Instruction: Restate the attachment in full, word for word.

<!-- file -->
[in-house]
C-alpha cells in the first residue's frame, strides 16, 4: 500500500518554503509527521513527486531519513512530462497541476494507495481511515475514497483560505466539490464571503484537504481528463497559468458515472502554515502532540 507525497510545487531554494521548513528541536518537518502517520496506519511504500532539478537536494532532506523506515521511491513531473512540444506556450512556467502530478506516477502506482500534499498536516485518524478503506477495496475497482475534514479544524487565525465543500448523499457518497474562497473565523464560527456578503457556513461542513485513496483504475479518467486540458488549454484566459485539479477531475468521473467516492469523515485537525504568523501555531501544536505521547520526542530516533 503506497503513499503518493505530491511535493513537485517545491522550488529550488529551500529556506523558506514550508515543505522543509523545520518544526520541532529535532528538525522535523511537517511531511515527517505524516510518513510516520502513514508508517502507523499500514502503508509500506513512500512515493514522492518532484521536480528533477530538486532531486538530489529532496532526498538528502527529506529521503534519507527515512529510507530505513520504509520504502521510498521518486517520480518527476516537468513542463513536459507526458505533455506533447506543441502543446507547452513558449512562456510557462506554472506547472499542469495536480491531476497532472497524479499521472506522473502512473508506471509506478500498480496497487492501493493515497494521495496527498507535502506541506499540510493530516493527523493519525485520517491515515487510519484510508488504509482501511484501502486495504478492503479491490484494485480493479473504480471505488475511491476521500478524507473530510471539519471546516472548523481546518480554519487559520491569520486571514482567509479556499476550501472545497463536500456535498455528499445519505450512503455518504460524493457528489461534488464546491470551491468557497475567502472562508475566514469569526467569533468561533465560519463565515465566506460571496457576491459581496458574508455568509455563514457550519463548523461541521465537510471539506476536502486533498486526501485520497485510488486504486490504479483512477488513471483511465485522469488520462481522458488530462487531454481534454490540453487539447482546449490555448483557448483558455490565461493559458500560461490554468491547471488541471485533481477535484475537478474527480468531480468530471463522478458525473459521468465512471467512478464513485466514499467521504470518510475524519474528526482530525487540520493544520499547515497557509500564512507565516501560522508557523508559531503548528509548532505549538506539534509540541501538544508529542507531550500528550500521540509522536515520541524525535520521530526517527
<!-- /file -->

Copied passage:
[in-house]
C-alpha cells in the first residue's frame, strides 16, 4: 500500500518554503509527521513527486531519513512530462497541476494507495481511515475514497483560505466539490464571503484537504481528463497559468458515472502554515502532540 507525497510545487531554494521548513528541536518537518502517520496506519511504500532539478537536494532532506523506515521511491513531473512540444506556450512556467502530478506516477502506482500534499498536516485518524478503506477495496475497482475534514479544524487565525465543500448523499457518497474562497473565523464560527456578503457556513461542513485513496483504475479518467486540458488549454484566459485539479477531475468521473467516492469523515485537525504568523501555531501544536505521547520526542530516533 503506497503513499503518493505530491511535493513537485517545491522550488529550488529551500529556506523558506514550508515543505522543509523545520518544526520541532529535532528538525522535523511537517511531511515527517505524516510518513510516520502513514508508517502507523499500514502503508509500506513512500512515493514522492518532484521536480528533477530538486532531486538530489529532496532526498538528502527529506529521503534519507527515512529510507530505513520504509520504502521510498521518486517520480518527476516537468513542463513536459507526458505533455506533447506543441502543446507547452513558449512562456510557462506554472506547472499542469495536480491531476497532472497524479499521472506522473502512473508506471509506478500498480496497487492501493493515497494521495496527498507535502506541506499540510493530516493527523493519525485520517491515515487510519484510508488504509482501511484501502486495504478492503479491490484494485480493479473504480471505488475511491476521500478524507473530510471539519471546516472548523481546518480554519487559520491569520486571514482567509479556499476550501472545497463536500456535498455528499445519505450512503455518504460524493457528489461534488464546491470551491468557497475567502472562508475566514469569526467569533468561533465560519463565515465566506460571496457576491459581496458574508455568509455563514457550519463548523461541521465537510471539506476536502486533498486526501485520497485510488486504486490504479483512477488513471483511465485522469488520462481522458488530462487531454481534454490540453487539447482546449490555448483557448483558455490565461493559458500560461490554468491547471488541471485533481477535484475537478474527480468531480468530471463522478458525473459521468465512471467512478464513485466514499467521504470518510475524519474528526482530525487540520493544520499547515497557509500564512507565516501560522508557523508559531503548528509548532505549538506539534509540541501538544508529542507531550500528550500521540509522536515520541524525535520521530526517527